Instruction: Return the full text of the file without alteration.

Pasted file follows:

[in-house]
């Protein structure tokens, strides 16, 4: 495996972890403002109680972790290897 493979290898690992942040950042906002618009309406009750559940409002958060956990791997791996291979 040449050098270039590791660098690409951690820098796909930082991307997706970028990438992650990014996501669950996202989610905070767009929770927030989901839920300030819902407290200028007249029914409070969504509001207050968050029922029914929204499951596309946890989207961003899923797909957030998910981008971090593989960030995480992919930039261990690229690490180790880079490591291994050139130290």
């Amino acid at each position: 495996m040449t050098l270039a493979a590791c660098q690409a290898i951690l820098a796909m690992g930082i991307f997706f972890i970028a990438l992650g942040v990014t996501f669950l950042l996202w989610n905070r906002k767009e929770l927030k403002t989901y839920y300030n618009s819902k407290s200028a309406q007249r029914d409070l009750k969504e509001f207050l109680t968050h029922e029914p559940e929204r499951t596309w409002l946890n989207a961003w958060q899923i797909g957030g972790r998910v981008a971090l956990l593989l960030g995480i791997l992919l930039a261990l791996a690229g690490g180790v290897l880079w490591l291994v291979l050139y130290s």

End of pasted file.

[in-house]
């Protein structure tokens, strides 16, 4: 495996972890403002109680972790290897 493979290898690992942040950042906002618009309406009750559940409002958060956990791997791996291979 040449050098270039590791660098690409951690820098796909930082991307997706970028990438992650990014996501669950996202989610905070767009929770927030989901839920300030819902407290200028007249029914409070969504509001207050968050029922029914929204499951596309946890989207961003899923797909957030998910981008971090593989960030995480992919930039261990690229690490180790880079490591291994050139130290």
């Amino acid at each position: 495996m040449t050098l270039a493979a590791c660098q690409a290898i951690l820098a796909m690992g930082i991307f997706f972890i970028a990438l992650g942040v990014t996501f669950l950042l996202w989610n905070r906002k767009e929770l927030k403002t989901y839920y300030n618009s819902k407290s200028a309406q007249r029914d409070l009750k969504e509001f207050l109680t968050h029922e029914p559940e929204r499951t596309w409002l946890n989207a961003w958060q899923i797909g957030g972790r998910v981008a971090l956990l593989l960030g995480i791997l992919l930039a261990l791996a690229g690490g180790v290897l880079w490591l291994v291979l050139y130290s």